House of Representatives
Office of Program Research
This analysis was prepared by non-partisan legislative staff for the use of legislative members in their deliberations. This analysis is not a part of the legislation nor does it constitute a statement of legislative intent.
Brief Description: Establishing career and technical course equivalencies in science and mathematics.
Sponsors: Representatives Stonier, Morrell, Magendanz, Fey, Bergquist, Haigh, Freeman and Lytton; by request of Governor Inslee.
Hearing Date: 1/23/14
Staff: Barbara McLain (786-7383).
Under current law, school districts are directed to examine their credit-granting policies and award academic credit for career and technical education (CTE) courses that they determine to be equivalent to an academic course. If a student is granted equivalency credit, the student's transcript reflects the academic course number and description.
The Office of the Superintendent of Public Instruction (OSPI) is directed to provide professional development, technical assistance, and guidance for school districts to accomplish this equivalency crediting. The OSPI has developed a Course Equivalency Toolkit to assist districts in making these determinations. Although the OSPI has a list of CTE courses that school districts consider equivalent, there are no data collected about the number of such credits actually granted. All decisions about granting equivalency credit are made by local school districts.
In 2011 the State Board of Education (SBE) adopted a "two-for-one" policy, effective with the graduating class of 2016, that allows a student to satisfy two graduation requirements with a single CTE equivalent course, thereby freeing up room in the student's schedule for other courses. The current requirement for the graduating class of 2016 is three mathematics credits and two science credits, one of which must be a laboratory science. The SBE has proposed requiring an additional laboratory science credit.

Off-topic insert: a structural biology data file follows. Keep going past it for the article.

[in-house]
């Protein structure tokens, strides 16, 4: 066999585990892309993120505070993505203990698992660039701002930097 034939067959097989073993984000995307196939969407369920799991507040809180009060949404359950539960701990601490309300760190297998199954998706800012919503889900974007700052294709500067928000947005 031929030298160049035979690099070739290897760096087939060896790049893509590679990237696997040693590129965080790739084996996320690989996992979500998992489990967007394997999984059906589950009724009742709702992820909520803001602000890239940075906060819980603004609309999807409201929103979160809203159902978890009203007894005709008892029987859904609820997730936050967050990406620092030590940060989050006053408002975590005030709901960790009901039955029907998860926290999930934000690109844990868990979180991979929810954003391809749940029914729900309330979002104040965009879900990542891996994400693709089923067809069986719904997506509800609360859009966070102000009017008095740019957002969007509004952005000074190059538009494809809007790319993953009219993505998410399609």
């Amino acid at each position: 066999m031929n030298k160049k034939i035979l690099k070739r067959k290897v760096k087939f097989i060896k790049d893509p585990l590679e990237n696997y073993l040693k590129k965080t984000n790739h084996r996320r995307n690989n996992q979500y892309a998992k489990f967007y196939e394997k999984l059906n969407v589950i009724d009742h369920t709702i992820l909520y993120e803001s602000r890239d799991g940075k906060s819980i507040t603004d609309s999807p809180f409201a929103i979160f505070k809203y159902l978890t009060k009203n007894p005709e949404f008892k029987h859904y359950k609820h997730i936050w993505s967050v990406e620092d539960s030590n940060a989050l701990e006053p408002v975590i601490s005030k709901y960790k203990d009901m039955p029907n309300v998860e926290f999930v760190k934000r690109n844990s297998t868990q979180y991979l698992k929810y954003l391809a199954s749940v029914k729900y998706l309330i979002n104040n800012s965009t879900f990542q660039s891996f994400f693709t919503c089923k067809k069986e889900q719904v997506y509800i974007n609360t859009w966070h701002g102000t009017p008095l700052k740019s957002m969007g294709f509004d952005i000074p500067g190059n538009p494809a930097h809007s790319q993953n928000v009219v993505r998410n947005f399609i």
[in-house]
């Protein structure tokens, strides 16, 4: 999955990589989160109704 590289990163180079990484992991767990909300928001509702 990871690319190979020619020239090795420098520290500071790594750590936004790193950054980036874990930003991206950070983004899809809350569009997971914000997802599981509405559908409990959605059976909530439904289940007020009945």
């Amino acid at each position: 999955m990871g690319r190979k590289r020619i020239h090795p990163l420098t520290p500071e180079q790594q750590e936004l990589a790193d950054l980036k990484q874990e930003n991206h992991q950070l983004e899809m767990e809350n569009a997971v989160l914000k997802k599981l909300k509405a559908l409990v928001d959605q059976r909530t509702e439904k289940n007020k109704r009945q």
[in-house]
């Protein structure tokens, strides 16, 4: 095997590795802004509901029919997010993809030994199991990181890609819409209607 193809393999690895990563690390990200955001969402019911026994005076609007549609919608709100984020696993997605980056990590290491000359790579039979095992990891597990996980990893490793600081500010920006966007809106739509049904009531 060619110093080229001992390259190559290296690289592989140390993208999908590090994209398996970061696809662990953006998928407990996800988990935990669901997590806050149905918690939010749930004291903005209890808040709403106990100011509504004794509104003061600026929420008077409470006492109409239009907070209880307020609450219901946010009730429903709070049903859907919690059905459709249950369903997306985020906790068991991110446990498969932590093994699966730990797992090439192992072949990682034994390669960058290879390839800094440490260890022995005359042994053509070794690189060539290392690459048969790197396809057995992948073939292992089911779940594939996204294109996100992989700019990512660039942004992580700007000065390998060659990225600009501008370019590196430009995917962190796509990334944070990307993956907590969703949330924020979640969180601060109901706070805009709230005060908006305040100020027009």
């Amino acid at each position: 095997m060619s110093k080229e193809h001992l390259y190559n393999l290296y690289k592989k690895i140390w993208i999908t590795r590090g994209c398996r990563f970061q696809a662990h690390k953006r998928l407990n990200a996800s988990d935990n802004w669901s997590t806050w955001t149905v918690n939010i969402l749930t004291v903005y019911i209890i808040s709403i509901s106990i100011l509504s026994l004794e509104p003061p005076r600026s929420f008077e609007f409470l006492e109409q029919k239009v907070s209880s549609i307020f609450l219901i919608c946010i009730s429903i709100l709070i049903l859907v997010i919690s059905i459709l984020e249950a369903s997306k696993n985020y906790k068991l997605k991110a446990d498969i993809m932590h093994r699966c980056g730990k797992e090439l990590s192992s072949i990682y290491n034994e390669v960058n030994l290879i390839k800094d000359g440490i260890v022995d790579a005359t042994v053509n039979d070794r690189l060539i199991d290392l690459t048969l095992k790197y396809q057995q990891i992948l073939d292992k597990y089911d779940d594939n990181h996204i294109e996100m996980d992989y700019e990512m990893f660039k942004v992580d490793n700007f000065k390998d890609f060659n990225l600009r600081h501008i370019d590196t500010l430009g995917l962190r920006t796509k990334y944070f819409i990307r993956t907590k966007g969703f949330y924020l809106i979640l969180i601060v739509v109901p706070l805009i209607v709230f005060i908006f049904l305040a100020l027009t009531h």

Summary of Bill:
The OSPI, in consultation with one or more technical working groups, is directed to develop curriculum frameworks for a selected list of CTE courses whose content in science, technology, engineering, and mathematics is considered equivalent, in full or in part, to science or mathematics courses that meet high school graduation requirements. The course content must be aligned with state learning standards and industry standards. The OSPI must submit the course list and curriculum frameworks to the SBE for review, public comment, and approval before the 2015-16 school year. The list may be periodically updated thereafter.
Beginning no later than the 2015-16 school year, school districts are required to grant academic credit in science or mathematics for the CTE courses on the OSPI list, but they are not limited to the courses on the list.
School districts must ensure that high school students have an opportunity to access the CTE courses in mathematics and science for which the district grants equivalency credit. Students may access these courses at high schools, skill centers, interdistrict cooperatives, or through the Running Start program. Boards of directors of school districts with fewer than 2,000 students may apply to the State Board of Education for a waiver from this requirement.
Fiscal Note: Requested on January 17, 2014.
Effective Date: The bill takes effect 90 days after adjournment of the session in which the bill is passed, except for section 4 requiring school districts to assure students have access to CTE course equivalencies, which takes effect September 1, 2015.